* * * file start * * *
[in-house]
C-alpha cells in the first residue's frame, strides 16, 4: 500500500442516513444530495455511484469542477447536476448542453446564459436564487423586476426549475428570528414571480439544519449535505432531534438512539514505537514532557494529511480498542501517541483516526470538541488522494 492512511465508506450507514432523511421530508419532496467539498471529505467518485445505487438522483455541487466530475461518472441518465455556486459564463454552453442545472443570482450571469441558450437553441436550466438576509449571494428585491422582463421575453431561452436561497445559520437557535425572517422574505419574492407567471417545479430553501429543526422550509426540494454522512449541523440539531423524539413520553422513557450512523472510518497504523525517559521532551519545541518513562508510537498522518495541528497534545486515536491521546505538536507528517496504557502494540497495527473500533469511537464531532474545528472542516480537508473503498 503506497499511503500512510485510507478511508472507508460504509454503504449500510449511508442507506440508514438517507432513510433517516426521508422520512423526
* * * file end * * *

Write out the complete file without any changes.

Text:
[in-house]
C-alpha cells in the first residue's frame, strides 16, 4: 500500500442516513444530495455511484469542477447536476448542453446564459436564487423586476426549475428570528414571480439544519449535505432531534438512539514505537514532557494529511480498542501517541483516526470538541488522494 492512511465508506450507514432523511421530508419532496467539498471529505467518485445505487438522483455541487466530475461518472441518465455556486459564463454552453442545472443570482450571469441558450437553441436550466438576509449571494428585491422582463421575453431561452436561497445559520437557535425572517422574505419574492407567471417545479430553501429543526422550509426540494454522512449541523440539531423524539413520553422513557450512523472510518497504523525517559521532551519545541518513562508510537498522518495541528497534545486515536491521546505538536507528517496504557502494540497495527473500533469511537464531532474545528472542516480537508473503498 503506497499511503500512510485510507478511508472507508460504509454503504449500510449511508442507506440508514438517507432513510433517516426521508422520512423526